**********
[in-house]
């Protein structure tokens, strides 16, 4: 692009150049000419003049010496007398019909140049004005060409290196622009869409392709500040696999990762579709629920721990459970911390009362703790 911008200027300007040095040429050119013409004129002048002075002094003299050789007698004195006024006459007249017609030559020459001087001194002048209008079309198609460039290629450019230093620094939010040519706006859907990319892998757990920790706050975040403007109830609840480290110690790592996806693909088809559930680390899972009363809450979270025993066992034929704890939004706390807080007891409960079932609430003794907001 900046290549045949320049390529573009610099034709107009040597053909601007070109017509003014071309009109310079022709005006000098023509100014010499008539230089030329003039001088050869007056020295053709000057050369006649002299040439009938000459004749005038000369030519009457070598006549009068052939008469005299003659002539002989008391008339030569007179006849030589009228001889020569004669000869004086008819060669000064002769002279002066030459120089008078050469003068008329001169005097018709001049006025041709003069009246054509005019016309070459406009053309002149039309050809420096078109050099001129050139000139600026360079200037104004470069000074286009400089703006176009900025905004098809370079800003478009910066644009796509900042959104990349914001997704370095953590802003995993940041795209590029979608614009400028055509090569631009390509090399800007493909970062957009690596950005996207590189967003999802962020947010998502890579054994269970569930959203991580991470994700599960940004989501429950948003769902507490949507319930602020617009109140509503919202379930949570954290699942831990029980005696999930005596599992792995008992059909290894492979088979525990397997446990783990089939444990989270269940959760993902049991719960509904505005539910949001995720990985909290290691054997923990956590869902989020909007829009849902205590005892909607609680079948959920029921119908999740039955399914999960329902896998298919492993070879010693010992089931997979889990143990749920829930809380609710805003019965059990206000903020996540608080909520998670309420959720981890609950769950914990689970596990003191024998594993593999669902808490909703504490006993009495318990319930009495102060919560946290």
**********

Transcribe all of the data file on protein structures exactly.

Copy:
[in-house]
């Protein structure tokens, strides 16, 4: 692009150049000419003049010496007398019909140049004005060409290196622009869409392709500040696999990762579709629920721990459970911390009362703790 911008200027300007040095040429050119013409004129002048002075002094003299050789007698004195006024006459007249017609030559020459001087001194002048209008079309198609460039290629450019230093620094939010040519706006859907990319892998757990920790706050975040403007109830609840480290110690790592996806693909088809559930680390899972009363809450979270025993066992034929704890939004706390807080007891409960079932609430003794907001 900046290549045949320049390529573009610099034709107009040597053909601007070109017509003014071309009109310079022709005006000098023509100014010499008539230089030329003039001088050869007056020295053709000057050369006649002299040439009938000459004749005038000369030519009457070598006549009068052939008469005299003659002539002989008391008339030569007179006849030589009228001889020569004669000869004086008819060669000064002769002279002066030459120089008078050469003068008329001169005097018709001049006025041709003069009246054509005019016309070459406009053309002149039309050809420096078109050099001129050139000139600026360079200037104004470069000074286009400089703006176009900025905004098809370079800003478009910066644009796509900042959104990349914001997704370095953590802003995993940041795209590029979608614009400028055509090569631009390509090399800007493909970062957009690596950005996207590189967003999802962020947010998502890579054994269970569930959203991580991470994700599960940004989501429950948003769902507490949507319930602020617009109140509503919202379930949570954290699942831990029980005696999930005596599992792995008992059909290894492979088979525990397997446990783990089939444990989270269940959760993902049991719960509904505005539910949001995720990985909290290691054997923990956590869902989020909007829009849902205590005892909607609680079948959920029921119908999740039955399914999960329902896998298919492993070879010693010992089931997979889990143990749920829930809380609710805003019965059990206000903020996540608080909520998670309420959720981890609950769950914990689970596990003191024998594993593999669902808490909703504490006993009495318990319930009495102060919560946290």